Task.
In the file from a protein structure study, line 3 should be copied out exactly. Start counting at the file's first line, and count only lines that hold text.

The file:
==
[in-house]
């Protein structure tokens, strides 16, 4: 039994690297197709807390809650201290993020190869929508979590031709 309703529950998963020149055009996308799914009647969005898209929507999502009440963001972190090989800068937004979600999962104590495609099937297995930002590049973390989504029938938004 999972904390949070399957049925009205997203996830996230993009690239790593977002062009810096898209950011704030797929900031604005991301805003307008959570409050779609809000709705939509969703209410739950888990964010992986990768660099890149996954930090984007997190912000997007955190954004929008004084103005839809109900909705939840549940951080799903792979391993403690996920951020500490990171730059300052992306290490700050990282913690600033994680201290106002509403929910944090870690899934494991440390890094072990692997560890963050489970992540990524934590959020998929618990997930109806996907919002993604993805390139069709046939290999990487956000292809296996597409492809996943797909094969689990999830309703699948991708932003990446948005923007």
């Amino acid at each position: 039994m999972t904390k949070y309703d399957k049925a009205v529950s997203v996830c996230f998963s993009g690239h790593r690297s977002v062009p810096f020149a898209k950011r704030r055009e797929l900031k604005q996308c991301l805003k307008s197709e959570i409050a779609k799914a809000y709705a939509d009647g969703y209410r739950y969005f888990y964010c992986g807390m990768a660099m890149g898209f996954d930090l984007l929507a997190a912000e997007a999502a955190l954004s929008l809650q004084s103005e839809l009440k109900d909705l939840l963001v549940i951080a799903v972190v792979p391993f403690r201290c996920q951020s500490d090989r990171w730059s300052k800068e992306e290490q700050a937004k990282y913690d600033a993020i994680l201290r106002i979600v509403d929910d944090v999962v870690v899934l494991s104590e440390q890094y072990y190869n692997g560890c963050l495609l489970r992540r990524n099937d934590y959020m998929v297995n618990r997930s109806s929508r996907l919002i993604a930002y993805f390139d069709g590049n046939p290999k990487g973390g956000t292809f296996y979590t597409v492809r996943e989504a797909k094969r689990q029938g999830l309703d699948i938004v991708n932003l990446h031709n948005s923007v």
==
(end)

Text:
């Amino acid at each position: 039994m999972t904390k949070y309703d399957k049925a009205v529950s997203v996830c996230f998963s993009g690239h790593r690297s977002v062009p810096f020149a898209k950011r704030r055009e797929l900031k604005q996308c991301l805003k307008s197709e959570i409050a779609k799914a809000y709705a939509d009647g969703y209410r739950y969005f888990y964010c992986g807390m990768a660099m890149g898209f996954d930090l984007l929507a997190a912000e997007a999502a955190l954004s929008l809650q004084s103005e839809l009440k109900d909705l939840l963001v549940i951080a799903v972190v792979p391993f403690r201290c996920q951020s500490d090989r990171w730059s300052k800068e992306e290490q700050a937004k990282y913690d600033a993020i994680l201290r106002i979600v509403d929910d944090v999962v870690v899934l494991s104590e440390q890094y072990y190869n692997g560890c963050l495609l489970r992540r990524n099937d934590y959020m998929v297995n618990r997930s109806s929508r996907l919002i993604a930002y993805f390139d069709g590049n046939p290999k990487g973390g956000t292809f296996y979590t597409v492809r996943e989504a797909k094969r689990q029938g999830l309703d699948i938004v991708n932003l990446h031709n948005s923007v």